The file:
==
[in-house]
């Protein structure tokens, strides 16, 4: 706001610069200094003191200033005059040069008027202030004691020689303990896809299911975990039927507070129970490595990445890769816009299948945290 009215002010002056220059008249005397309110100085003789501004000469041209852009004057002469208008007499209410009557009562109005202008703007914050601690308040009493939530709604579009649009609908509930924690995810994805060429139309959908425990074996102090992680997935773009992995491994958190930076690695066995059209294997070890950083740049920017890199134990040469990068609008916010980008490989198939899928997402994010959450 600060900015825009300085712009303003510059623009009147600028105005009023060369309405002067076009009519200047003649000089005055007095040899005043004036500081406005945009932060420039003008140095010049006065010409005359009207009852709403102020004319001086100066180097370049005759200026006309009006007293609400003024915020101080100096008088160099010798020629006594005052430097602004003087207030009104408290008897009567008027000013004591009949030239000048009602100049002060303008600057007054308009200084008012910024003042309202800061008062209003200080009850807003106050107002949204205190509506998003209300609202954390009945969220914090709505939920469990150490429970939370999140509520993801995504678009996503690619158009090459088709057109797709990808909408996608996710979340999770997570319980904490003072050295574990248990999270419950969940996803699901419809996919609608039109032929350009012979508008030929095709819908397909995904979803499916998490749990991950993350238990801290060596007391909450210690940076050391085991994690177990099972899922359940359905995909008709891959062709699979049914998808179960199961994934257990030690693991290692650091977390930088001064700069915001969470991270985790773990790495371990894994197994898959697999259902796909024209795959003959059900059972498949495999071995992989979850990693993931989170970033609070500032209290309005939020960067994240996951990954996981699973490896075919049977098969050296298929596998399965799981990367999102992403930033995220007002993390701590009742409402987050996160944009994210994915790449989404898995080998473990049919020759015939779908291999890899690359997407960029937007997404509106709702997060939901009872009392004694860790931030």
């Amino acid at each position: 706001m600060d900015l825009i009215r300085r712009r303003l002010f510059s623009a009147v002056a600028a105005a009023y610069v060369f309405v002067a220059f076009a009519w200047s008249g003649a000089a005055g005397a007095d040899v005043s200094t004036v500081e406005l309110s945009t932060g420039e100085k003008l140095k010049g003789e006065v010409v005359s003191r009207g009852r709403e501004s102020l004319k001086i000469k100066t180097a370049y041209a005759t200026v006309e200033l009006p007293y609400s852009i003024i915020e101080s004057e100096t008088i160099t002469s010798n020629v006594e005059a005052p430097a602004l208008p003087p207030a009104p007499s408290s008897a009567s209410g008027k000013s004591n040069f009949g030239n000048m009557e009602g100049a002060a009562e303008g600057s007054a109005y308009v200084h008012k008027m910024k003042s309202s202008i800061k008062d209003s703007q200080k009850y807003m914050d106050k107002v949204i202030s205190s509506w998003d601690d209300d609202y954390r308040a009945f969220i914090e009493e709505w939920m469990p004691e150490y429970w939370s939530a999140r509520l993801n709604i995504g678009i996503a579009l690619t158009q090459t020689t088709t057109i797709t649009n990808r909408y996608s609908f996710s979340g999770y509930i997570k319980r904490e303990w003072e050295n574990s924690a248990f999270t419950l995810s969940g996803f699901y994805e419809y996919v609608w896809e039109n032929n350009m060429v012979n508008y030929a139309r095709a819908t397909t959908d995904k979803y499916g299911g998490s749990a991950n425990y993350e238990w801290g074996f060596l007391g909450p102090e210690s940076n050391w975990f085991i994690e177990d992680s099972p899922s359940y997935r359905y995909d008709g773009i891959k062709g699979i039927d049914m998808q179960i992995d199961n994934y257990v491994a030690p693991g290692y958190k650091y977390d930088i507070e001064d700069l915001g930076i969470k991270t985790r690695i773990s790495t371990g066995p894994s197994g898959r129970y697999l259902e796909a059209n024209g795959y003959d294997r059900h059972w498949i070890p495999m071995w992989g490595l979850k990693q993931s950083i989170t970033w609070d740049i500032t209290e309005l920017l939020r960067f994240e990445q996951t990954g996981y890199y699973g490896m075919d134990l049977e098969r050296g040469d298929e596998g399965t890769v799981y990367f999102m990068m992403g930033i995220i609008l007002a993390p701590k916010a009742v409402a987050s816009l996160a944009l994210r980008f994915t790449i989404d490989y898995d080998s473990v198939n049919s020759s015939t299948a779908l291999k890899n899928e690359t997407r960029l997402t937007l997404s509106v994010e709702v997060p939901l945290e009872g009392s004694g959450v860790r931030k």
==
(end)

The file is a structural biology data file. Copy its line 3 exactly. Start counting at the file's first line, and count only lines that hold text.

């Amino acid at each position: 706001m600060d900015l825009i009215r300085r712009r303003l002010f510059s623009a009147v002056a600028a105005a009023y610069v060369f309405v002067a220059f076009a009519w200047s008249g003649a000089a005055g005397a007095d040899v005043s200094t004036v500081e406005l309110s945009t932060g420039e100085k003008l140095k010049g003789e006065v010409v005359s003191r009207g009852r709403e501004s102020l004319k001086i000469k100066t180097a370049y041209a005759t200026v006309e200033l009006p007293y609400s852009i003024i915020e101080s004057e100096t008088i160099t002469s010798n020629v006594e005059a005052p430097a602004l208008p003087p207030a009104p007499s408290s008897a009567s209410g008027k000013s004591n040069f009949g030239n000048m009557e009602g100049a002060a009562e303008g600057s007054a109005y308009v200084h008012k008027m910024k003042s309202s202008i800061k008062d209003s703007q200080k009850y807003m914050d106050k107002v949204i202030s205190s509506w998003d601690d209300d609202y954390r308040a009945f969220i914090e009493e709505w939920m469990p004691e150490y429970w939370s939530a999140r509520l993801n709604i995504g678009i996503a579009l690619t158009q090459t020689t088709t057109i797709t649009n990808r909408y996608s609908f996710s979340g999770y509930i997570k319980r904490e303990w003072e050295n574990s924690a248990f999270t419950l995810s969940g996803f699901y994805e419809y996919v609608w896809e039109n032929n350009m060429v012979n508008y030929a139309r095709a819908t397909t959908d995904k979803y499916g299911g998490s749990a991950n425990y993350e238990w801290g074996f060596l007391g909450p102090e210690s940076n050391w975990f085991i994690e177990d992680s099972p899922s359940y997935r359905y995909d008709g773009i891959k062709g699979i039927d049914m998808q179960i992995d199961n994934y257990v491994a030690p693991g290692y958190k650091y977390d930088i507070e001064d700069l915001g930076i969470k991270t985790r690695i773990s790495t371990g066995p894994s197994g898959r129970y697999l259902e796909a059209n024209g795959y003959d294997r059900h059972w498949i070890p495999m071995w992989g490595l979850k990693q993931s950083i989170t970033w609070d740049i500032t209290e309005l920017l939020r960067f994240e990445q996951t990954g996981y890199y699973g490896m075919d134990l049977e098969r050296g040469d298929e596998g399965t890769v799981y990367f999102m990068m992403g930033i995220i609008l007002a993390p701590k916010a009742v409402a987050s816009l996160a944009l994210r980008f994915t790449i989404d490989y898995d080998s473990v198939n049919s020759s015939t299948a779908l291999k890899n899928e690359t997407r960029l997402t937007l997404s509106v994010e709702v997060p939901l945290e009872g009392s004694g959450v860790r931030k």